Ron had major teeth problems and I needed a thorough cleaning. So, we contacted Dr. Erwin Esquivel Chavez through an email for an appointment. He responded the same day and set up appointments for our dental exams.

IMG_3759Meet the dentists: Dr. Erwin Esquivel Chavez and his wife Dra. Ximena Urbina Ordoez
Website: Clinica Dental Esquivel-Urbina
Office Phone: 2552-0664
The oral surgeon,Dr. Gilberto Martinez, aka TITO,
comes every Friday.
IMG_3760Dental Tourism is growing in Nicaragua. Dr. Erwin specializes in oral rehabilitation and implants. His wife, Dra. Ximena specializes in root canals.

State of the art dentistry at its best. Modern, sterilized equipment is provided for every procedure.
IMG_3762Gentle care: Dr. Erwin cleaned my teeth for over 1 and 1/2 hours. He took 5 x-rays and showed them to me immediately on his computer screen. He stopped often to ask if I felt any sensitivity. When my fingers started playing Fredric Chopin’s Polonaise (over the stereo system), he stopped suddenly, concerned that I was in pain. “Not at all,” I said, “I used to play this on the piano.” He was impressed…lol…because it is an extremely difficult piece to learn.
Ron had five teeth extracted by the oral surgeon. Next, he has to decide whether to get implants or partials. Where else can one sit in the office, watch the step-by-step extraction with a detailed explanation of everything in fluent English, and receive HUGS after it is over?


I asked the dentists if they are required to have liability insurance or malpractice insurance and they said that Nicaragua doesn’t have anything like that. So, the savings are passed down to the patients.
1. Teeth cleaning: $45
2. 9-10 x-rays:     $100
3. tooth extraction: $60
4. Ron had 5 teeth extracted, injections to numb his mouth, and stitches: $300 for all of his dental work.
5. Antibiotics and pain pills  $15
total: $460 for both of us
If he wants implants, they will cost $1,200 each for everything. For a partial denture: $300
Nicaragua is generally a cash only society, and the dentists were no exception.

If these same procedures were done in Tennessee, I calculated the cost using this website:
Dental Cost Calculator in the United States

1. Teeth cleaning     $84.71
2. single x-ray          $17.34                 for 10 x-rays    $170.34
3. Tooth extraction   $ 126.82             each additional tooth  $131.87
for 5 teeth  $ 654.30
4. Initial surgical consultation    $84.71
5. antibiotics and pain pills        $80

total:  $1,074.06

One Implant Placement:  $2,407.31
Partial Denture:                $1,544.97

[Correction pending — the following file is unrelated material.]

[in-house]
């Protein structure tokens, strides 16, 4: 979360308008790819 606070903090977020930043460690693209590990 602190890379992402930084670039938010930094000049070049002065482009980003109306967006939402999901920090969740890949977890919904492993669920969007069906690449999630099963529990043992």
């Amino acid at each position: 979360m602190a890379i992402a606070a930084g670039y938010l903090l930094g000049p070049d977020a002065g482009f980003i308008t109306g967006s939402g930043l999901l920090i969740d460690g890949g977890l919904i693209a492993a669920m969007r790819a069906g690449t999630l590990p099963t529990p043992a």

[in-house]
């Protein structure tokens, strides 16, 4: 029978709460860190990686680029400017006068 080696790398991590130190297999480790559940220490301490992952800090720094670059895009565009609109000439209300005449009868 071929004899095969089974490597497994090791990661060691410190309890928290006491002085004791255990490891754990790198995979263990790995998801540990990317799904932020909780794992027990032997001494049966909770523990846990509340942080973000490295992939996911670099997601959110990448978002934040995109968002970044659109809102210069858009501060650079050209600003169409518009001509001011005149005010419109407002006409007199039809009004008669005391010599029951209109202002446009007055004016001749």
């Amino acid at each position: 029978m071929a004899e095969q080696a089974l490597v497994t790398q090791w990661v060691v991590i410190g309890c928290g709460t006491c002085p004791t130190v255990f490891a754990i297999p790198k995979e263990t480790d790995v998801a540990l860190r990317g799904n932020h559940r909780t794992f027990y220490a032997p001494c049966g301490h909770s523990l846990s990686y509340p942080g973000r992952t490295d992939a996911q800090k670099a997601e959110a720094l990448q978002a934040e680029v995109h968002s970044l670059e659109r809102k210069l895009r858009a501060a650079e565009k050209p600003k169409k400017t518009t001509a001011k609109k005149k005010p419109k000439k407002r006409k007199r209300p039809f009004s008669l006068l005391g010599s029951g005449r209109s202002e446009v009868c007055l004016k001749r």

We could have shopped around for a good dentist that would have been considerably less money. For example, Ron went to a dentist in Rivas and had a tooth removed. It cost $25. But, for the comfort, sterile environment, modern equipment, and dentists who speak fluent English, it was worth the extra money. They were wonderful and I would recommend these dentists to anyone seeking dental procedures. In fact, after our first appointment, we stopped at a main street cafe…a very touristy area. Two groups of people overheard us talking about the dentists and came over to our table to ask us more questions. Did I ever tell you how much we love Nicaragua…even when we are helplessly mute!

Also, see my new friend’s blog article Holes in the Head about her experience with these dentists.

How Long Would You Work for a Jar of Pickles?

At the current $7.25 an hour, the federal minimum wage has become a poverty wage. A full-time worker with one child lives below the official poverty line.
Bernie Sanders

Yesterday, we hit the jackpot when shopping in Rivas, on the mainland. For the first time in Nicaragua, I found a jar of whole dill pickles, French honey mustard, and Snyder pretzels. Today, I received my first Social Security deposit. I’m officially old and lovin’ every minute of it. Yet, both of these events got me thinking about the poverty level in Nicaragua.

Do Nicaraguans think they are poor or do we, who were born into a capitalistic society, only perceive Nicaraguans as poverty-stricken? Do Nicaraguans prioritize their lives around how much things cost? To help answer my philosophical ramblings, I asked myself, how long would a Nicaraguan have to work for a jar of dill pickles?